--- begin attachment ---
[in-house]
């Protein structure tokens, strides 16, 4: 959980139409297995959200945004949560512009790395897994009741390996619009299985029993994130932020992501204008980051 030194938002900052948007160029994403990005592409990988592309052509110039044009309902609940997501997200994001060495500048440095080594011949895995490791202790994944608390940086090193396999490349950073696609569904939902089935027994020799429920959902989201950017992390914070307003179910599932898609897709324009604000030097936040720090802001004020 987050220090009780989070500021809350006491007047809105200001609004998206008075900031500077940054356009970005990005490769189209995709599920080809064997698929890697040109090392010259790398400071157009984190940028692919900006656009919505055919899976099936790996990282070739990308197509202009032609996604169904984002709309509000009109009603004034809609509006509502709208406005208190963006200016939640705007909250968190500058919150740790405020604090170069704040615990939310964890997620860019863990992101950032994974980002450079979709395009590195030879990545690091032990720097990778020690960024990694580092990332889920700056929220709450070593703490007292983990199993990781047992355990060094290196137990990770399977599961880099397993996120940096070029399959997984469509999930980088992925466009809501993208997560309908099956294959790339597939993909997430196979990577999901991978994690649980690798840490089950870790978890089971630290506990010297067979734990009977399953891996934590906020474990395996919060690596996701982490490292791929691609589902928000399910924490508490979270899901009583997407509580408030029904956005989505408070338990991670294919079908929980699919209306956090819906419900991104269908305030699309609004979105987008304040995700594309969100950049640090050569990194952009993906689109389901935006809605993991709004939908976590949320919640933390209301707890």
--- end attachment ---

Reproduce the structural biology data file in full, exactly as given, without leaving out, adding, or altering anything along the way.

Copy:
[in-house]
């Protein structure tokens, strides 16, 4: 959980139409297995959200945004949560512009790395897994009741390996619009299985029993994130932020992501204008980051 030194938002900052948007160029994403990005592409990988592309052509110039044009309902609940997501997200994001060495500048440095080594011949895995490791202790994944608390940086090193396999490349950073696609569904939902089935027994020799429920959902989201950017992390914070307003179910599932898609897709324009604000030097936040720090802001004020 987050220090009780989070500021809350006491007047809105200001609004998206008075900031500077940054356009970005990005490769189209995709599920080809064997698929890697040109090392010259790398400071157009984190940028692919900006656009919505055919899976099936790996990282070739990308197509202009032609996604169904984002709309509000009109009603004034809609509006509502709208406005208190963006200016939640705007909250968190500058919150740790405020604090170069704040615990939310964890997620860019863990992101950032994974980002450079979709395009590195030879990545690091032990720097990778020690960024990694580092990332889920700056929220709450070593703490007292983990199993990781047992355990060094290196137990990770399977599961880099397993996120940096070029399959997984469509999930980088992925466009809501993208997560309908099956294959790339597939993909997430196979990577999901991978994690649980690798840490089950870790978890089971630290506990010297067979734990009977399953891996934590906020474990395996919060690596996701982490490292791929691609589902928000399910924490508490979270899901009583997407509580408030029904956005989505408070338990991670294919079908929980699919209306956090819906419900991104269908305030699309609004979105987008304040995700594309969100950049640090050569990194952009993906689109389901935006809605993991709004939908976590949320919640933390209301707890």